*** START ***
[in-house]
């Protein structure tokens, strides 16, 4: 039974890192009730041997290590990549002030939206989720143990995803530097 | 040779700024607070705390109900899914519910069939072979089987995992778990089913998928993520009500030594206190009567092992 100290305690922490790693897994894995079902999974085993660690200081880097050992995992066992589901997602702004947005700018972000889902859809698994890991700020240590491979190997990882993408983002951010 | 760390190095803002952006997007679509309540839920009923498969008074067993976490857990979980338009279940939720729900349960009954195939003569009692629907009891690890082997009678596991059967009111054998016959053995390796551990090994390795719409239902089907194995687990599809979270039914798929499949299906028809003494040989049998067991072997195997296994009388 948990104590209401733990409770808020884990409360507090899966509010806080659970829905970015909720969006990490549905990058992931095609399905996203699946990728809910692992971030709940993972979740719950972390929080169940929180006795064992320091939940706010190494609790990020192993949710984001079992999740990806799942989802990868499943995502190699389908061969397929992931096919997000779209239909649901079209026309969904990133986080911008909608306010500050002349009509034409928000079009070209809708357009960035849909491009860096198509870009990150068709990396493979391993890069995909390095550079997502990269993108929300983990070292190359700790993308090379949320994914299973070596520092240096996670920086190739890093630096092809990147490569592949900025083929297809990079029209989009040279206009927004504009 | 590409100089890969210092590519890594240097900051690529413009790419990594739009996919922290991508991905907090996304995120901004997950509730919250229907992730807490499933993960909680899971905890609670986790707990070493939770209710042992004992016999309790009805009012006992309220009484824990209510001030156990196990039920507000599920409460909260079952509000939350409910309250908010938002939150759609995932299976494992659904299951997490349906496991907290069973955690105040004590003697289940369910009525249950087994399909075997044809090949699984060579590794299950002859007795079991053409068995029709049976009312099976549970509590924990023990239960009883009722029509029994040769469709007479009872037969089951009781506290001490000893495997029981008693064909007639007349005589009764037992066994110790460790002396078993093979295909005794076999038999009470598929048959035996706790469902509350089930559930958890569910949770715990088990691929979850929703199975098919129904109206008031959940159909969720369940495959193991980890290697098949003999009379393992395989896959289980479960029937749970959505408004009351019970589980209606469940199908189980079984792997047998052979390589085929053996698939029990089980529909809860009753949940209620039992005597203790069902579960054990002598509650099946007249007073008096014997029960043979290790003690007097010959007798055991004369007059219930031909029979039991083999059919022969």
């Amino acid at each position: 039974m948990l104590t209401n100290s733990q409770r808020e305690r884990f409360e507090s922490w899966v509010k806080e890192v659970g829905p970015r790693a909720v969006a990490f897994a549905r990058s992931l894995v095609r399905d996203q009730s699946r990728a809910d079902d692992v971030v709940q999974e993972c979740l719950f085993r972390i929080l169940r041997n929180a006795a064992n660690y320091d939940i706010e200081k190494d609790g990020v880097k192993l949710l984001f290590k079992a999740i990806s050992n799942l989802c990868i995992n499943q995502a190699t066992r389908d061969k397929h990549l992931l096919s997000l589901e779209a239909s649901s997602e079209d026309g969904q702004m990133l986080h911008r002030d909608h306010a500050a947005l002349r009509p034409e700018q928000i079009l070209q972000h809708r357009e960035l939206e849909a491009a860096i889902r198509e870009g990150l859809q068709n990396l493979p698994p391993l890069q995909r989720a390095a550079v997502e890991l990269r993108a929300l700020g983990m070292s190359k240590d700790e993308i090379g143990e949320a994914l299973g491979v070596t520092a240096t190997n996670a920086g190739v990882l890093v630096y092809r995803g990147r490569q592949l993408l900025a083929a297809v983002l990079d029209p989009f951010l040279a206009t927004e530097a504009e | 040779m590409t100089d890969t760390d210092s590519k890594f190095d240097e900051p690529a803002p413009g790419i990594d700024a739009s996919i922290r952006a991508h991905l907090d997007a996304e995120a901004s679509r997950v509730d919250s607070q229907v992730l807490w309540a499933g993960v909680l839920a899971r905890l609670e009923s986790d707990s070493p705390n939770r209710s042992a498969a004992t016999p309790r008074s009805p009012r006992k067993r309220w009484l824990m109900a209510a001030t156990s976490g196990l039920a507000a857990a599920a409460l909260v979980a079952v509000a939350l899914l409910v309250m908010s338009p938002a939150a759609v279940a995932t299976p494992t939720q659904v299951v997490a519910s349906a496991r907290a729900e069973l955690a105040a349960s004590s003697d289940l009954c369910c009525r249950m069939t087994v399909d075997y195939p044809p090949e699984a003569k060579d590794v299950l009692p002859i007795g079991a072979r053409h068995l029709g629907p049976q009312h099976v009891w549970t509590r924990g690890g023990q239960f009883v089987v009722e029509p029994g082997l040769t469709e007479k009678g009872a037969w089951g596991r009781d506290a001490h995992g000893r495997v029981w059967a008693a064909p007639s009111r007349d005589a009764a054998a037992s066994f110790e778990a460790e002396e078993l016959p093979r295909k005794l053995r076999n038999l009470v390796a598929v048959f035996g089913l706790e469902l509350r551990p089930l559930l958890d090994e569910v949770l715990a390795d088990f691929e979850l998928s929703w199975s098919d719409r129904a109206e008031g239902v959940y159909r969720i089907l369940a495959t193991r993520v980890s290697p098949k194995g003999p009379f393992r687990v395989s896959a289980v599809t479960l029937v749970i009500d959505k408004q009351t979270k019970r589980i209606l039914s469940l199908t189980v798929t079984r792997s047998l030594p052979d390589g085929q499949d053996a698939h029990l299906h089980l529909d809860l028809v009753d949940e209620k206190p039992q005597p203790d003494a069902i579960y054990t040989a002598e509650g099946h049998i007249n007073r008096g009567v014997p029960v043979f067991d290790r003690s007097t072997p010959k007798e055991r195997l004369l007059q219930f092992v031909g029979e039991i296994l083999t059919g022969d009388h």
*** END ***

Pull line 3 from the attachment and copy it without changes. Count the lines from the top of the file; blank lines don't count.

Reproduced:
């Amino acid at each position: 039974m948990l104590t209401n100290s733990q409770r808020e305690r884990f409360e507090s922490w899966v509010k806080e890192v659970g829905p970015r790693a909720v969006a990490f897994a549905r990058s992931l894995v095609r399905d996203q009730s699946r990728a809910d079902d692992v971030v709940q999974e993972c979740l719950f085993r972390i929080l169940r041997n929180a006795a064992n660690y320091d939940i706010e200081k190494d609790g990020v880097k192993l949710l984001f290590k079992a999740i990806s050992n799942l989802c990868i995992n499943q995502a190699t066992r389908d061969k397929h990549l992931l096919s997000l589901e779209a239909s649901s997602e079209d026309g969904q702004m990133l986080h911008r002030d909608h306010a500050a947005l002349r009509p034409e700018q928000i079009l070209q972000h809708r357009e960035l939206e849909a491009a860096i889902r198509e870009g990150l859809q068709n990396l493979p698994p391993l890069q995909r989720a390095a550079v997502e890991l990269r993108a929300l700020g983990m070292s190359k240590d700790e993308i090379g143990e949320a994914l299973g491979v070596t520092a240096t190997n996670a920086g190739v990882l890093v630096y092809r995803g990147r490569q592949l993408l900025a083929a297809v983002l990079d029209p989009f951010l040279a206009t927004e530097a504009e | 040779m590409t100089d890969t760390d210092s590519k890594f190095d240097e900051p690529a803002p413009g790419i990594d700024a739009s996919i922290r952006a991508h991905l907090d997007a996304e995120a901004s679509r997950v509730d919250s607070q229907v992730l807490w309540a499933g993960v909680l839920a899971r905890l609670e009923s986790d707990s070493p705390n939770r209710s042992a498969a004992t016999p309790r008074s009805p009012r006992k067993r309220w009484l824990m109900a209510a001030t156990s976490g196990l039920a507000a857990a599920a409460l909260v979980a079952v509000a939350l899914l409910v309250m908010s338009p938002a939150a759609v279940a995932t299976p494992t939720q659904v299951v997490a519910s349906a496991r907290a729900e069973l955690a105040a349960s004590s003697d289940l009954c369910c009525r249950m069939t087994v399909d075997y195939p044809p090949e699984a003569k060579d590794v299950l009692p002859i007795g079991a072979r053409h068995l029709g629907p049976q009312h099976v009891w549970t509590r924990g690890g023990q239960f009883v089987v009722e029509p029994g082997l040769t469709e007479k009678g009872a037969w089951g596991r009781d506290a001490h995992g000893r495997v029981w059967a008693a064909p007639s009111r007349d005589a009764a054998a037992s066994f110790e778990a460790e002396e078993l016959p093979r295909k005794l053995r076999n038999l009470v390796a598929v048959f035996g089913l706790e469902l509350r551990p089930l559930l958890d090994e569910v949770l715990a390795d088990f691929e979850l998928s929703w199975s098919d719409r129904a109206e008031g239902v959940y159909r969720i089907l369940a495959t193991r993520v980890s290697p098949k194995g003999p009379f393992r687990v395989s896959a289980v599809t479960l029937v749970i009500d959505k408004q009351t979270k019970r589980i209606l039914s469940l199908t189980v798929t079984r792997s047998l030594p052979d390589g085929q499949d053996a698939h029990l299906h089980l529909d809860l028809v009753d949940e209620k206190p039992q005597p203790d003494a069902i579960y054990t040989a002598e509650g099946h049998i007249n007073r008096g009567v014997p029960v043979f067991d290790r003690s007097t072997p010959k007798e055991r195997l004369l007059q219930f092992v031909g029979e039991i296994l083999t059919g022969d009388h």